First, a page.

A lot of the newer sci fi/fantasy that I've been reading is (1) good and (2) has LGBTQ characters among the protagonists or ambiently in the world: last year's Hugo winner A Memory Called Empire, This Is How You Lose the Time War, the Murderbot novellas by Martha Wells, Empress of Forever, Gideon the Ninth, The Raven Tower.
posted by esker at 7:33 AM on January 3 [4 favorites]


Middlesex is very good.
“Narrator and protagonist Cal Stephanides (initially called "Callie") is an intersex man of Greek descent with 5-alpha-reductase deficiency, which causes him to have certain feminine traits....The latter half of the novel, set in the late 20th century, focuses on Cal's experiences in his hometown of Detroit and his escape to San Francisco, where he comes to terms with his modified gender identity. ... Entertainment Weekly, the Los Angeles Times, and The New York Times Book Review considered Middlesex one of the best books of 2002, and some scholars believed the novel should be considered for the title of Great American Novel. Reviewers from the medical, gay, and intersex communities mostly praised Middlesex, though some intersex commentators have been more critical.”
posted by waving at 7:41 AM on January 3


Girl, woman, other by Bernadine Evaristo has lesbians (and a whole spectrum of gender/sexuality/race/identity stuff) and is generally brilliant.
posted by Lotto at 9:27 AM on January 3


If you like urban fantasy I'd recommend the October Daye series by Seanan McGuire.

"But the coolest part about the inclusion is that it’s not a big deal within the story. Nobody makes an issue of it, and it’s not the defining characteristic for any of these characters. They are not included in the story as the 'token' queer characters; they each play roles in the story that have nothing to do with their sexuality or gender identification."

https://beth-woodward.com/2016/10/31/five-reasons-you-should-read-seanan-mcguires-october-daye-books/

I haven't read anything else by McGuire (yet) but I'd bet that her other works have good queer rep as well.
posted by junques at 9:45 AM on January 3 [4 favorites]


Seconding that the rest of Seanan McGuire's books (and pen names) qualify.
posted by jenfullmoon at 10:04 AM on January 3 [2 favorites]


An Absolutely Remarkable Thing and A Beautifully Foolish Endeavor are fun books where the main character is a bisexual woman, and there are lesbian main characters, but their romantic relationships are treated as matter-of-fact and are not the focus of the books. I think they fulfill your criteria where the story isn’t about the romance.
posted by Knowyournuts at 10:10 AM on January 3 [1 favorite]


Perhaps The Pull of the Stars by Emma Donoghue? It's about an Irish maternity nurse working in hospital during the Spanish Flu. I thought the lesbian elements of the story were beautifully done and didn't feel heavy-handed. I loved the book, although a warning is needed that it was a dark and emotional read... and given the current times you may not want to read about people dying from the flu.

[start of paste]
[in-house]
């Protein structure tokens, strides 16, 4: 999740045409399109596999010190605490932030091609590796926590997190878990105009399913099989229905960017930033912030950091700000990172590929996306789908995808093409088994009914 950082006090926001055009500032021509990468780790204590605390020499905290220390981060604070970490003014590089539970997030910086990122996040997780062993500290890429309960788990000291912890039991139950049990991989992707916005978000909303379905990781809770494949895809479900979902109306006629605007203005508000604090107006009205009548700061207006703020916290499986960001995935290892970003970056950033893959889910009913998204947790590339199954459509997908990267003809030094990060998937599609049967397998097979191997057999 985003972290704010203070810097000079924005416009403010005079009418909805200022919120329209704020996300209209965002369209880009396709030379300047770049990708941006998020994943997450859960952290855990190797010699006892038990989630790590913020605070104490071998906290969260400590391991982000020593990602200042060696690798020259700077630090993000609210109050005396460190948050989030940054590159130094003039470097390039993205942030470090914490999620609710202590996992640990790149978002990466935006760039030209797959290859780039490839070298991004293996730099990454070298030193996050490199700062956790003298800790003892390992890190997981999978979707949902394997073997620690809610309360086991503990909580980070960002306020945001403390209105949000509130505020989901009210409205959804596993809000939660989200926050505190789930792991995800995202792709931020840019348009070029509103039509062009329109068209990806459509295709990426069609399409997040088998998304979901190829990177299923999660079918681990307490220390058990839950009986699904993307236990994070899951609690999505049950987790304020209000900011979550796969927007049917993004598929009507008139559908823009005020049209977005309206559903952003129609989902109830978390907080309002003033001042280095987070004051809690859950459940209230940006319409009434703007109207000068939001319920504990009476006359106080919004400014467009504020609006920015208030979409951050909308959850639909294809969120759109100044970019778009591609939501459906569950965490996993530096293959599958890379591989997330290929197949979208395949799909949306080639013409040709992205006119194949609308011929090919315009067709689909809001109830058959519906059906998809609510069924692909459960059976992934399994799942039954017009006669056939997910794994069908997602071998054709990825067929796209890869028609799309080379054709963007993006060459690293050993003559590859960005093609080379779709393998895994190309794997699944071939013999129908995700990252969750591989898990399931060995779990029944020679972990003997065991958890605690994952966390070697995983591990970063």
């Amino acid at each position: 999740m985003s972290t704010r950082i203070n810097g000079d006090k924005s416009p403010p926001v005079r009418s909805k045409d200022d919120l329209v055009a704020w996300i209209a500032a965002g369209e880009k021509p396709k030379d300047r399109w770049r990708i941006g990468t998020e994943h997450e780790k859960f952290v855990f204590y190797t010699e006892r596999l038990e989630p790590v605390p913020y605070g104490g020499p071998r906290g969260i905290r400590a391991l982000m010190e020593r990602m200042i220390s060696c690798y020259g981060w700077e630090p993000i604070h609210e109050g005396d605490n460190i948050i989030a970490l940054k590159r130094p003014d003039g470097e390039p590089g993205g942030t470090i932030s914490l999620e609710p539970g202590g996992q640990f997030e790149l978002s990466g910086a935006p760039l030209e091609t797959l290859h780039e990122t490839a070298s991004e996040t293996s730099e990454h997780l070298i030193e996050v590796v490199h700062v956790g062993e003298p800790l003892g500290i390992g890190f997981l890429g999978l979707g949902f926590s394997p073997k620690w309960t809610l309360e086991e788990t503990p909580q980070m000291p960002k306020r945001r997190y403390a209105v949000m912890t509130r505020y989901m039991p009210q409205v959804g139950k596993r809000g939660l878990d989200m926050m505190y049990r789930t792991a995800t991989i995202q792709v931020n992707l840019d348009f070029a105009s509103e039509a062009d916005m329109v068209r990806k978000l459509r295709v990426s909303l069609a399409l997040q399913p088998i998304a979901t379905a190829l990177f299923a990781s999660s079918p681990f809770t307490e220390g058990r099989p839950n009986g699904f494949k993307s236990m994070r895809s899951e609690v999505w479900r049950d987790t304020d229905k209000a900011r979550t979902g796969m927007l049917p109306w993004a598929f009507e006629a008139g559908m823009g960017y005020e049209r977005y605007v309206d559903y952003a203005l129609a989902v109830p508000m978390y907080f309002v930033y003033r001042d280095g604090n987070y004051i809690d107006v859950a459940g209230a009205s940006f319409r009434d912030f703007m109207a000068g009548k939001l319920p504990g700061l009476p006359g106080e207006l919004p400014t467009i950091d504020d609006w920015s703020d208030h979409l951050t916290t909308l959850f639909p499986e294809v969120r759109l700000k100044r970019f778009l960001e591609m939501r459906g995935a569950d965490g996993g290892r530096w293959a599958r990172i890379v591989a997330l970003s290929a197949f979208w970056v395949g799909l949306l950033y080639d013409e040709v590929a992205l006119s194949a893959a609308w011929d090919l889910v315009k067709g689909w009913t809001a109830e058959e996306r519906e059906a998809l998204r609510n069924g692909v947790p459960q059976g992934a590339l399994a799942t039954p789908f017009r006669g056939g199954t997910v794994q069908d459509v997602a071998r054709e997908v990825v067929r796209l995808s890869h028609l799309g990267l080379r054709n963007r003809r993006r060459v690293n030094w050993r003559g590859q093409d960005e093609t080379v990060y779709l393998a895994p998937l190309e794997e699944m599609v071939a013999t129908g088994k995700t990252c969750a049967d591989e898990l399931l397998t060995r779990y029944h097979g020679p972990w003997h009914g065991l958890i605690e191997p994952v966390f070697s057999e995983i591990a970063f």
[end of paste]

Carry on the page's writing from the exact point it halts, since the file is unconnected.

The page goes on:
posted by DTMFA at 1:04 PM on January 3


These Violent Delights is about very vividly realized gay characters, but is absolutely not heavy-handed Gay Representation. (They are definitely Not Role Models in any way, it is not a feel-good story, and it doesn't have a moral.)
posted by nebulawindphone at 2:10 PM on January 3


This question is my jam. Went through my 2020 reads and have so many books for you to check out!

Definitely the Broken Earth Trilogy by NK Jemisin as mentioned above. Start with The Fifth Season.

The Space Between Worlds by Micaiah Johnson

Black Sun by Rebecca Roanhorse

Take a Hint, Dani Brown by Talia Hibbert

The Count of Monte Cristo by Alexandre Dumas (If you can wade through 1200 pages & numerous plotlines, this book is so rewarding!)

She Rises by Kate Worsely

The Best Bad Things by Katrina Carrasco

Everfair by Nisi Shawl

Hild by Nicola Griffith

Red at the Bone by Jacqueline Woodson

The Amazing Adventures of Kavalier and Klay by Michael Chabon

The Vanishing Half by Brit Bennett
posted by oxisos at 5:00 PM on January 3


Some you may enjoy are:
The Subtweet by Vivek Shraya
Anything by Zoe Whitall but particularly Bottle Rocket Hearts and Holding Still For As Long As Possible (not so much The Best Kind of People, though).
The City We Became by NK Jemison
posted by urbanlenny at 5:26 PM on January 3


Nimona was fun. It’s YA fantasy.
posted by bq at 6:58 PM on January 3 [2 favorites]


The Death of the Necromancer by Martha Wells (precedes the Fall of Ile Rien trilogy, which I believe at least has some very tangential LGBT characters in one of the books)

Most of Kerry Greenwood's mystery novels - both the Phryne Fisher series (set in the 1920s) and the Corinna Chapman mysteries (modern day).

Farthing by Jo Walton (and the sequels).

S.M. Stirling's Emberverse series, beginning with Dies the Fire.
posted by sibilatorix at 9:35 AM on January 4


If graphic novels are in scope, On a Sunbeam is free to read online or is in print. It's set in a world where there don't seem to be men (which is never really remarked on or explained, and is incidental to the plot).
posted by rivenwanderer at 3:29 PM on January 4